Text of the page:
Other Voices, Other Budapests
A couple of you have sent me this reflective illustrated essay by Stephen Hiltner, an American photographer who grew up in Budapest as the son of a US business executive sent by General Electric to help run its business in postcommunist Hungary. I enjoyed reading it (and was surprised to see my writing quoted), though I don't share Hiltner's politics. I am glad that Hiltner didn't simply rely on American media reports about life in Hungary, but went to see for himself. I just want to offer some gentle pushback on some of his claims.
The influence of [Viktor Orban's] autocratic tendencies has also seeped into the country’s civic and cultural life, leading to the expulsion of a liberal university and affecting the leadership and offerings at theaters and museums.
I sensed some of the troubling undercurrents within minutes of my arrival, when László, on our drive from the airport, began echoing Kremlin-friendly conspiracies about the war in Ukraine, which have been widely disseminated via the state-owned media and pro-government news outlets.
Well, hang on. It is certainly true that you can find conspiracy theorists among the Hungarians, and on state-funded Hungarian media. This is regrettable, to say the least. What I would remind you, though, is that what sounds to Americans like "conspiracy theory" might -- might -- be an alternative opinion about the war. I have had conversations in Budapest with Hungarians who are honest to God conspiratorial wack jobs. I have also had conversations in Budapest with Hungarians who have fact-based, well-reasoned dissents from the standard US-NATO narrative about the war. I don't mean to carry water for the conspiratorialists, but only to remind you that not all Hungarian dissent from the US-NATO pro-war line is necessarily conspiracy thinking. PM Orban's recent critical remarks in Transylvania analyzing the war are a model of foreign-policy realism, and ought to be seriously considered.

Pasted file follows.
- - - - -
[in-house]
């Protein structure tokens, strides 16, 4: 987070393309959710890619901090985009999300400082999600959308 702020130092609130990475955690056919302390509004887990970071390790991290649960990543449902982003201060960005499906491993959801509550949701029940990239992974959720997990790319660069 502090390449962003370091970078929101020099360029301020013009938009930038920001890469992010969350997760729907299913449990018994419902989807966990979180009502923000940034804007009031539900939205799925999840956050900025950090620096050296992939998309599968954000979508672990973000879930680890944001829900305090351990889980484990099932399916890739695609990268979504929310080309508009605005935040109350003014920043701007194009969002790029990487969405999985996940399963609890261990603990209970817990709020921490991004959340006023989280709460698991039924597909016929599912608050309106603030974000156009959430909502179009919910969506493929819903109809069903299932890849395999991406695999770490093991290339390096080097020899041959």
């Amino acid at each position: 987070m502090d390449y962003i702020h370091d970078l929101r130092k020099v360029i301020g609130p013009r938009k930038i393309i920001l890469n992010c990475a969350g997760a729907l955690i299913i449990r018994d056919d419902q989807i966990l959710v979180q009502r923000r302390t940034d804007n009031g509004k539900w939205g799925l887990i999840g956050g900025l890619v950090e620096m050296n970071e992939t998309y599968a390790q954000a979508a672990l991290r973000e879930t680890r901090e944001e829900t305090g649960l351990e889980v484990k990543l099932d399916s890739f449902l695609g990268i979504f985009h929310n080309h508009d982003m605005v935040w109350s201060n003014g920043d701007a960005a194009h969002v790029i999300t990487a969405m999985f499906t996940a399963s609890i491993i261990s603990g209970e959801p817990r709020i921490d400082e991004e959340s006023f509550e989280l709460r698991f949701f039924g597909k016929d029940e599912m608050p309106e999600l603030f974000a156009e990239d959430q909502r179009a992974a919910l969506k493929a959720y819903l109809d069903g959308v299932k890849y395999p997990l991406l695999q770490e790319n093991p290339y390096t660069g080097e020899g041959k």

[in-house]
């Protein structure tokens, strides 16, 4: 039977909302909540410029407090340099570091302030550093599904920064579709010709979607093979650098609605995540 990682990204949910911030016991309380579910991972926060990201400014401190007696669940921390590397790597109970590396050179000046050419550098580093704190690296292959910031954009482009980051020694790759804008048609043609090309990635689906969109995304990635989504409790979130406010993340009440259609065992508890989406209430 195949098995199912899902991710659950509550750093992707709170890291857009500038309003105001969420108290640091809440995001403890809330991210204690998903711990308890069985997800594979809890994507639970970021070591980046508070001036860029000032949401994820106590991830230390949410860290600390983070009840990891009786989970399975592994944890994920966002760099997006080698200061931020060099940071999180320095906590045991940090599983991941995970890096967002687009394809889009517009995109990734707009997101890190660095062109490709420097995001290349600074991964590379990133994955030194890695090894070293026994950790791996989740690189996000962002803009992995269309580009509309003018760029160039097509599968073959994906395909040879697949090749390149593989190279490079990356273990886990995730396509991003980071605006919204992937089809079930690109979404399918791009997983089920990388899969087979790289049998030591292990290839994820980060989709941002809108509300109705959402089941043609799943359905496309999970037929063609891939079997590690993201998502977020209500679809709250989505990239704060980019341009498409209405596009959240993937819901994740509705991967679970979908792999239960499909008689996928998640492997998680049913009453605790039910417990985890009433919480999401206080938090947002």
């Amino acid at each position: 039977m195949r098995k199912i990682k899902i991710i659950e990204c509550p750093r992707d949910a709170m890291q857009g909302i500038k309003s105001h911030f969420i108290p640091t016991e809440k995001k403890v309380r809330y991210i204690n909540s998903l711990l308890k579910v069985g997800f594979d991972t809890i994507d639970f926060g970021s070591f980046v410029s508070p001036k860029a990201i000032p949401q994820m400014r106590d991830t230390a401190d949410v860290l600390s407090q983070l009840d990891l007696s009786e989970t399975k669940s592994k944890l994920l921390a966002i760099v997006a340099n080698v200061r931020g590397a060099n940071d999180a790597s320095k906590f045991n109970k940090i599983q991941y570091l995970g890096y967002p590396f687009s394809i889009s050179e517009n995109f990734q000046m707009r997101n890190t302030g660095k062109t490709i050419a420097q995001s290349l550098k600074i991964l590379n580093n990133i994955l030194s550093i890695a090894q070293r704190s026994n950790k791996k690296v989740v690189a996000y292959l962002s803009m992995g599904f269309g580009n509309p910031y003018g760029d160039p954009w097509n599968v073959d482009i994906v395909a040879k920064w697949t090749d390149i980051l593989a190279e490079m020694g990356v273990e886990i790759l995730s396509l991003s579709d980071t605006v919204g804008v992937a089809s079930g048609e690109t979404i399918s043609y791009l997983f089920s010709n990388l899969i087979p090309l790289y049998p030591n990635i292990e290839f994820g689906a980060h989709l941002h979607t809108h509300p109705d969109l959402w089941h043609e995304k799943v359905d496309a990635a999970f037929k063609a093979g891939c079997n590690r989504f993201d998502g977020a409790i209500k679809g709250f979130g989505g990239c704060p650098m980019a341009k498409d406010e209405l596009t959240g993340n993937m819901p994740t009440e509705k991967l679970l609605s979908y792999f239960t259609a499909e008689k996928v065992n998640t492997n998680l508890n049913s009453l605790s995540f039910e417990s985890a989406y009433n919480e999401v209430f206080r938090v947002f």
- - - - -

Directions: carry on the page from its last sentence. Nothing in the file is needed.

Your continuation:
About the "expulsion of a liberal university," the Hungarian government did not expel Central European University. CEU chose to leave in part -- "in part" because there is still a CEU campus in downtown Budapest -- because it did not like government interference in its business. You might call that a distinction without a difference, but it's an important point. In a must-read 2019 essay in Claremont Review of Books, Christopher Caldwell wrote somewhat sympathetically about what Orban was doing. Here's a part of the essay touching on the CEU controversy: